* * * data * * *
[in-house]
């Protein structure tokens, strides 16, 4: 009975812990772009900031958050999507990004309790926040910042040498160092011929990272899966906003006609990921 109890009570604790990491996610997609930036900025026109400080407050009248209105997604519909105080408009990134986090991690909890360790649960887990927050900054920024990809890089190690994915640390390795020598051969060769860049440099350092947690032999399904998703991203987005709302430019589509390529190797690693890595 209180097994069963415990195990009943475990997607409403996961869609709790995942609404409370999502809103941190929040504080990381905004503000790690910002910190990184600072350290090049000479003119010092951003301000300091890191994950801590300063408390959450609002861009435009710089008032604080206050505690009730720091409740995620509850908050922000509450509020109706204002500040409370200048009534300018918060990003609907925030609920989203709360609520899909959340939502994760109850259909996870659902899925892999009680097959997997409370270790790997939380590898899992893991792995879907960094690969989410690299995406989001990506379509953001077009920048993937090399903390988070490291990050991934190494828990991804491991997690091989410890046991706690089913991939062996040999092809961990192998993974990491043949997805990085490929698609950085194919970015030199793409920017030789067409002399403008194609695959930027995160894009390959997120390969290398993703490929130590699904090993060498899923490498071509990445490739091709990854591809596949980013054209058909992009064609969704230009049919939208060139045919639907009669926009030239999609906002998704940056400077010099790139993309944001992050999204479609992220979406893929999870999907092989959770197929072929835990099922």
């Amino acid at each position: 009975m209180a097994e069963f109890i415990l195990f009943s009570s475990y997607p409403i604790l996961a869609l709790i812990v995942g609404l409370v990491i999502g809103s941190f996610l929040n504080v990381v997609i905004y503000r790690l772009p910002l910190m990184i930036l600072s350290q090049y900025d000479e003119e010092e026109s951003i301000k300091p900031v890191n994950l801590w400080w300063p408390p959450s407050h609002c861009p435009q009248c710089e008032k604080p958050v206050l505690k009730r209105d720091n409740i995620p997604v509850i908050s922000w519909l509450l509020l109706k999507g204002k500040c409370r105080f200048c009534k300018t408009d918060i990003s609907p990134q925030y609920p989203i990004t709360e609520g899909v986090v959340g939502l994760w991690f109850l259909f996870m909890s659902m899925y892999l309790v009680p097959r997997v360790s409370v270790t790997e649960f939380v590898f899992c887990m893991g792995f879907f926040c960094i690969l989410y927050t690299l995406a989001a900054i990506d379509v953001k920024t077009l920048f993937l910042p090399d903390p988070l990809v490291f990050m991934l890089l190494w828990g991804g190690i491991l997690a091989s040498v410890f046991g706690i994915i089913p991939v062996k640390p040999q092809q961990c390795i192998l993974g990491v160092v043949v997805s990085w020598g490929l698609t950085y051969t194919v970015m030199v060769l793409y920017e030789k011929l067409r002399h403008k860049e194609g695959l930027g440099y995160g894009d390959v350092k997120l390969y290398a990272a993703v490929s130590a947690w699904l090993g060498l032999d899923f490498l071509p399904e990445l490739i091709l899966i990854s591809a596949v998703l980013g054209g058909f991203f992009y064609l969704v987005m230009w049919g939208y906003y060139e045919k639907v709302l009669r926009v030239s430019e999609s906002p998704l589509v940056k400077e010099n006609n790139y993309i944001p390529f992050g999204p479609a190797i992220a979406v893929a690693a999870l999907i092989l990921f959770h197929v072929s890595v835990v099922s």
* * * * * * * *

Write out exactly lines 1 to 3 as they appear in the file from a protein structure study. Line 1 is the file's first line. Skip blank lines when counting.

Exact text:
[in-house]
């Protein structure tokens, strides 16, 4: 009975812990772009900031958050999507990004309790926040910042040498160092011929990272899966906003006609990921 109890009570604790990491996610997609930036900025026109400080407050009248209105997604519909105080408009990134986090991690909890360790649960887990927050900054920024990809890089190690994915640390390795020598051969060769860049440099350092947690032999399904998703991203987005709302430019589509390529190797690693890595 209180097994069963415990195990009943475990997607409403996961869609709790995942609404409370999502809103941190929040504080990381905004503000790690910002910190990184600072350290090049000479003119010092951003301000300091890191994950801590300063408390959450609002861009435009710089008032604080206050505690009730720091409740995620509850908050922000509450509020109706204002500040409370200048009534300018918060990003609907925030609920989203709360609520899909959340939502994760109850259909996870659902899925892999009680097959997997409370270790790997939380590898899992893991792995879907960094690969989410690299995406989001990506379509953001077009920048993937090399903390988070490291990050991934190494828990991804491991997690091989410890046991706690089913991939062996040999092809961990192998993974990491043949997805990085490929698609950085194919970015030199793409920017030789067409002399403008194609695959930027995160894009390959997120390969290398993703490929130590699904090993060498899923490498071509990445490739091709990854591809596949980013054209058909992009064609969704230009049919939208060139045919639907009669926009030239999609906002998704940056400077010099790139993309944001992050999204479609992220979406893929999870999907092989959770197929072929835990099922």
């Amino acid at each position: 009975m209180a097994e069963f109890i415990l195990f009943s009570s475990y997607p409403i604790l996961a869609l709790i812990v995942g609404l409370v990491i999502g809103s941190f996610l929040n504080v990381v997609i905004y503000r790690l772009p910002l910190m990184i930036l600072s350290q090049y900025d000479e003119e010092e026109s951003i301000k300091p900031v890191n994950l801590w400080w300063p408390p959450s407050h609002c861009p435009q009248c710089e008032k604080p958050v206050l505690k009730r209105d720091n409740i995620p997604v509850i908050s922000w519909l509450l509020l109706k999507g204002k500040c409370r105080f200048c009534k300018t408009d918060i990003s609907p990134q925030y609920p989203i990004t709360e609520g899909v986090v959340g939502l994760w991690f109850l259909f996870m909890s659902m899925y892999l309790v009680p097959r997997v360790s409370v270790t790997e649960f939380v590898f899992c887990m893991g792995f879907f926040c960094i690969l989410y927050t690299l995406a989001a900054i990506d379509v953001k920024t077009l920048f993937l910042p090399d903390p988070l990809v490291f990050m991934l890089l190494w828990g991804g190690i491991l997690a091989s040498v410890f046991g706690i994915i089913p991939v062996k640390p040999q092809q961990c390795i192998l993974g990491v160092v043949v997805s990085w020598g490929l698609t950085y051969t194919v970015m030199v060769l793409y920017e030789k011929l067409r002399h403008k860049e194609g695959l930027g440099y995160g894009d390959v350092k997120l390969y290398a990272a993703v490929s130590a947690w699904l090993g060498l032999d899923f490498l071509p399904e990445l490739i091709l899966i990854s591809a596949v998703l980013g054209g058909f991203f992009y064609l969704v987005m230009w049919g939208y906003y060139e045919k639907v709302l009669r926009v030239s430019e999609s906002p998704l589509v940056k400077e010099n006609n790139y993309i944001p390529f992050g999204p479609a190797i992220a979406v893929a690693a999870l999907i092989l990921f959770h197929v072929s890595v835990v099922s």